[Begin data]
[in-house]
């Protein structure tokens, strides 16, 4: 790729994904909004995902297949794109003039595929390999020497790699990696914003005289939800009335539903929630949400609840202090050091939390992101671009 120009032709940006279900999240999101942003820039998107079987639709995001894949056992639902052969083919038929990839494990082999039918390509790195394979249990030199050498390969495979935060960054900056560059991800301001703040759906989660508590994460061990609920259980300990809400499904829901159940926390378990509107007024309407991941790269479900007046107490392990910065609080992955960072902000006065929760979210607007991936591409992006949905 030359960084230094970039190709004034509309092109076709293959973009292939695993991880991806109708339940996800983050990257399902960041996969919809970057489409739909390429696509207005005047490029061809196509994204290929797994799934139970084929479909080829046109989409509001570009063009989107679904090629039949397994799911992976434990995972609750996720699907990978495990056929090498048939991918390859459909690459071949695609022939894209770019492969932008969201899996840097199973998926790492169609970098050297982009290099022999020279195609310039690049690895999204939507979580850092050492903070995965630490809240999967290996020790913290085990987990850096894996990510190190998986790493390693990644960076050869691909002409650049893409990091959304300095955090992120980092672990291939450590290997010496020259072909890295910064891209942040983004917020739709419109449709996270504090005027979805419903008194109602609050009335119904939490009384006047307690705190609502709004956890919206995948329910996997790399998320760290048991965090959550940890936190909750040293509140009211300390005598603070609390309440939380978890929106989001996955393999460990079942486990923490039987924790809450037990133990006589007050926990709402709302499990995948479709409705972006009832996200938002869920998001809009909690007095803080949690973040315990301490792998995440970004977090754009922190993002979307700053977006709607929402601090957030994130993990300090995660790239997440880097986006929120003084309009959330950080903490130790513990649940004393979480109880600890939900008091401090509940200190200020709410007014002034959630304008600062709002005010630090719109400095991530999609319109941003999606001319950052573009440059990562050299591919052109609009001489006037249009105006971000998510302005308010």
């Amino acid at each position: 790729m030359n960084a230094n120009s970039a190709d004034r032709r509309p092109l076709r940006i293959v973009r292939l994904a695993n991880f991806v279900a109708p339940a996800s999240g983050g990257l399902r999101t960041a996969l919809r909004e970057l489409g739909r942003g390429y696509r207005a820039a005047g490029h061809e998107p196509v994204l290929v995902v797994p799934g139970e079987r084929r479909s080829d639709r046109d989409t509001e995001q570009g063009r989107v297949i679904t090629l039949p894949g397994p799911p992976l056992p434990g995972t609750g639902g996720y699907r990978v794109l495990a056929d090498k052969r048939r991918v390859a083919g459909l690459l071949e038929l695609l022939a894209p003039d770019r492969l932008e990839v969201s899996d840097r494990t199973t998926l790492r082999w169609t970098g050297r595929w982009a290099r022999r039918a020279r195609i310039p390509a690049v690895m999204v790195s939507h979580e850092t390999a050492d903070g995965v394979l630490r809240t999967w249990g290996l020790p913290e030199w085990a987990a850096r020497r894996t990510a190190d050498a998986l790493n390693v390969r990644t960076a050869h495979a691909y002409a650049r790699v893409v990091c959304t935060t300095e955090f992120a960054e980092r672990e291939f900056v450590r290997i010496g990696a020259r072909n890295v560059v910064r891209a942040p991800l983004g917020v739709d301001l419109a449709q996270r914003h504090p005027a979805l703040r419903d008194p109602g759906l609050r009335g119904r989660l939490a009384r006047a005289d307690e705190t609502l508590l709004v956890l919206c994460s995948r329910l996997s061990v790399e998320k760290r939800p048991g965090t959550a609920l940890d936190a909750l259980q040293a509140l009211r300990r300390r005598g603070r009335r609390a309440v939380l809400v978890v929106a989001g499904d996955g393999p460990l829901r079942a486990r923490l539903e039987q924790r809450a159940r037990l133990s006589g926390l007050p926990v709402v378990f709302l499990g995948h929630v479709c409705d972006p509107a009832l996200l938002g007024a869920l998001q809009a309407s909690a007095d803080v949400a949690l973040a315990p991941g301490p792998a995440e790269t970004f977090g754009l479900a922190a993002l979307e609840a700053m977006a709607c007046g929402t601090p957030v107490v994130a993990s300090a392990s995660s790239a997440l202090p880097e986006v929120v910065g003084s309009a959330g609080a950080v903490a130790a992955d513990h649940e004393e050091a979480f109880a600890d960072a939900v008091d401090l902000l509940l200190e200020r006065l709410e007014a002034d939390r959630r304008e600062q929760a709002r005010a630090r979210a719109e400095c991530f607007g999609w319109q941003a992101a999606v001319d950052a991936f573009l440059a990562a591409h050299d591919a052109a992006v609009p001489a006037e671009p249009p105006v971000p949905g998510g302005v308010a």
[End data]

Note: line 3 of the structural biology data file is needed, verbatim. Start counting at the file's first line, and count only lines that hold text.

């Amino acid at each position: 790729m030359n960084a230094n120009s970039a190709d004034r032709r509309p092109l076709r940006i293959v973009r292939l994904a695993n991880f991806v279900a109708p339940a996800s999240g983050g990257l399902r999101t960041a996969l919809r909004e970057l489409g739909r942003g390429y696509r207005a820039a005047g490029h061809e998107p196509v994204l290929v995902v797994p799934g139970e079987r084929r479909s080829d639709r046109d989409t509001e995001q570009g063009r989107v297949i679904t090629l039949p894949g397994p799911p992976l056992p434990g995972t609750g639902g996720y699907r990978v794109l495990a056929d090498k052969r048939r991918v390859a083919g459909l690459l071949e038929l695609l022939a894209p003039d770019r492969l932008e990839v969201s899996d840097r494990t199973t998926l790492r082999w169609t970098g050297r595929w982009a290099r022999r039918a020279r195609i310039p390509a690049v690895m999204v790195s939507h979580e850092t390999a050492d903070g995965v394979l630490r809240t999967w249990g290996l020790p913290e030199w085990a987990a850096r020497r894996t990510a190190d050498a998986l790493n390693v390969r990644t960076a050869h495979a691909y002409a650049r790699v893409v990091c959304t935060t300095e955090f992120a960054e980092r672990e291939f900056v450590r290997i010496g990696a020259r072909n890295v560059v910064r891209a942040p991800l983004g917020v739709d301001l419109a449709q996270r914003h504090p005027a979805l703040r419903d008194p109602g759906l609050r009335g119904r989660l939490a009384r006047a005289d307690e705190t609502l508590l709004v956890l919206c994460s995948r329910l996997s061990v790399e998320k760290r939800p048991g965090t959550a609920l940890d936190a909750l259980q040293a509140l009211r300990r300390r005598g603070r009335r609390a309440v939380l809400v978890v929106a989001g499904d996955g393999p460990l829901r079942a486990r923490l539903e039987q924790r809450a159940r037990l133990s006589g926390l007050p926990v709402v378990f709302l499990g995948h929630v479709c409705d972006p509107a009832l996200l938002g007024a869920l998001q809009a309407s909690a007095d803080v949400a949690l973040a315990p991941g301490p792998a995440e790269t970004f977090g754009l479900a922190a993002l979307e609840a700053m977006a709607c007046g929402t601090p957030v107490v994130a993990s300090a392990s995660s790239a997440l202090p880097e986006v929120v910065g003084s309009a959330g609080a950080v903490a130790a992955d513990h649940e004393e050091a979480f109880a600890d960072a939900v008091d401090l902000l509940l200190e200020r006065l709410e007014a002034d939390r959630r304008e600062q929760a709002r005010a630090r979210a719109e400095c991530f607007g999609w319109q941003a992101a999606v001319d950052a991936f573009l440059a990562a591409h050299d591919a052109a992006v609009p001489a006037e671009p249009p105006v971000p949905g998510g302005v308010a």